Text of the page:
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Once deemed “the people’s diva,” Kid Sister, a.k.a. Melisa Young, broke onto the scene with this bouncy track that’s all about looking and feeling good—and for not a lot of money. Kanye West reportedly heard the original “Pro Nails” from his touring DJ A-Trak—Kid Sister’s boyfriend at the time—and he gave the song a huge boost by hopping in for a remix on his 2007 Can’t Tell Me Nothing mixtape. Kanye’s verse doesn’t add much to the song, though his mere presence got his fellow Chicago rapper noticed, stoking anticipation for her full-length debut to a fever pitch. Unfortunately, none of the other tracks on 2009’s Ultraviolet would match the promise of “Pro Nails,” which finally, belatedly entered the pop charts nearly a year later around the album’s release. But the song remains an energetically playful high point, its squeaky synth effects stretching and popping behind Kid Sister’s confident, infectious lyrics. Once you’ve heard the chorus—“Got her toes done up with her fingernails matchin’”—just try singing anything else while getting mani-pedis with your crew. [Laura Adamczyk]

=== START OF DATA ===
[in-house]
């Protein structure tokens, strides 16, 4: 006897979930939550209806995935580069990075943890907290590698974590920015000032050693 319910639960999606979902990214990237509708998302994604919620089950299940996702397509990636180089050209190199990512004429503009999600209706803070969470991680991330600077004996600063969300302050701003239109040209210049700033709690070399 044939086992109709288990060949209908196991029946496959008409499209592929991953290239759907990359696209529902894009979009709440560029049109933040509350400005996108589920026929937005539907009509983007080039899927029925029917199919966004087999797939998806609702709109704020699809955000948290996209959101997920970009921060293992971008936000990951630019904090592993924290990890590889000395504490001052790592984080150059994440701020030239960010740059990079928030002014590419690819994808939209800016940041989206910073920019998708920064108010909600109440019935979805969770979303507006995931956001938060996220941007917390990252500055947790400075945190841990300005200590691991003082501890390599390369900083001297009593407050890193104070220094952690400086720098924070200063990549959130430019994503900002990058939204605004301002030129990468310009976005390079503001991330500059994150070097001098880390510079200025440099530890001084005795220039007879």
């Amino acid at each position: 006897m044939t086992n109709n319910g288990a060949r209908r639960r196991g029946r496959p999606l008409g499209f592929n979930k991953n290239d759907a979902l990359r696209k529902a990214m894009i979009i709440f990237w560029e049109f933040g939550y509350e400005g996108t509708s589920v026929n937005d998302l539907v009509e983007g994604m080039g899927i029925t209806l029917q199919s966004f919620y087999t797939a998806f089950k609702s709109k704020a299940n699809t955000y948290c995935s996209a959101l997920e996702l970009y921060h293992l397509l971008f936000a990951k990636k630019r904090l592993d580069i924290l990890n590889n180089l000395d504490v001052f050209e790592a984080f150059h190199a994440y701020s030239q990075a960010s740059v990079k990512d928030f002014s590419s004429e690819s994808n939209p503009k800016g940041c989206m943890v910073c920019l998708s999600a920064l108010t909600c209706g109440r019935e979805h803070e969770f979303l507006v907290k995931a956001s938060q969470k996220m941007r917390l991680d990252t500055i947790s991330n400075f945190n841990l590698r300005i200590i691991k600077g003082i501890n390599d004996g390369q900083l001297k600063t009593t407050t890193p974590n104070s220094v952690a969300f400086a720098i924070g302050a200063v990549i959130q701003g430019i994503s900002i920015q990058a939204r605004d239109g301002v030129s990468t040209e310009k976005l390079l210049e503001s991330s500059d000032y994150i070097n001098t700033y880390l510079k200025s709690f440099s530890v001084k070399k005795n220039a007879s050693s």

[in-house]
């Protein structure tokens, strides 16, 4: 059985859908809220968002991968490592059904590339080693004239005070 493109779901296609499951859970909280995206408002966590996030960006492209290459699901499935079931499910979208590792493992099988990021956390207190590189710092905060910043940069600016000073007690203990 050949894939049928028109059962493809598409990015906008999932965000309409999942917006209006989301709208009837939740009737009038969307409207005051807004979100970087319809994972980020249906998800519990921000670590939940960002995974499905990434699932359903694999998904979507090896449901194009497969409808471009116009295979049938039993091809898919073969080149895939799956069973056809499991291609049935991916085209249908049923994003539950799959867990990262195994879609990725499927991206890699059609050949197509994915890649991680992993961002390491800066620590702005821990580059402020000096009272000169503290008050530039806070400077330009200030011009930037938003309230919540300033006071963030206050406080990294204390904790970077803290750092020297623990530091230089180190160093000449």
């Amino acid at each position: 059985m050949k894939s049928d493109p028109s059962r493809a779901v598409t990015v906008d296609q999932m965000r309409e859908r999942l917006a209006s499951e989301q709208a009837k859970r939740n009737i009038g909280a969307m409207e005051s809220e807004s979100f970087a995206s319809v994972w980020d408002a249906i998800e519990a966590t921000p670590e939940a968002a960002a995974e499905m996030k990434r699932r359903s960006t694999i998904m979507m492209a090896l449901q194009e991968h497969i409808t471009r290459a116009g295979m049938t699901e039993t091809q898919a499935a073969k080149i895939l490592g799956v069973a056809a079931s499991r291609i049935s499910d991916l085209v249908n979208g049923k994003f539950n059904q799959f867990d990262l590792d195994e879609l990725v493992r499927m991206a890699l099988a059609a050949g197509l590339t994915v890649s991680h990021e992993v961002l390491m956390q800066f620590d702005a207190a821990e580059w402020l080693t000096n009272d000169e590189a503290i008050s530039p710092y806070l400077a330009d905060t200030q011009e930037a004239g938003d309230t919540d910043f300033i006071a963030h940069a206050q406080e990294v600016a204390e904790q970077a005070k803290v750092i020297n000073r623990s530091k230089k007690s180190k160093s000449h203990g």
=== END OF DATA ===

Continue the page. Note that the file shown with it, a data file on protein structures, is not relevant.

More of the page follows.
Yeasayer, “2080” (October 2007)

Dystopian paranoia went mainstream sometime around the release of the first Hunger Games movie, but that mega-franchise’s source material hadn’t even made it to print when Yeasayer’s Chris Keating first sang, “I can’t sleep when I think about the future I was born into.” The sentiment still had bite and novelty when “2080” bounded across the blogosphere in the summer of ’07, a timely, globe-trotting mashup that picked up a laundry list of forebears by the time critics were appraising All Hours Cymbals that fall: Contemporary reviews namecheck Yeasayer’s Brooklyn cohorts in Animal Collective, TV On The Radio, and Grizzly Bear, along with legacy acts like David Byrne and Peter Gabriel. “2080” synthesized them all into the shimmering thesis statement for All Hours Cymbals’ technopaganist psychedelia, the sincerity of its euphorically chanted coda still in question in the age of Black Mirror. [Erik Adams]


RECOMMENDED FURTHER LISTENING

Joe Budden, “Dear Diary
Deerhoof, “The Perfect Me
Future Of The Left, “Fingers Become Thumbs
Klaxons, “Atlantis To Interzone
Jens Lekman, “The Opposite Of Hallelujah
Pantha Du Prince, “Urlichten
Parts & Labor, “Fractured Skies
Phosphorescent, “Wolves
The Twilight Sad, “Cold Days From The Birdhouse
Wolves In The Throne Room, “Vastness And Sorrow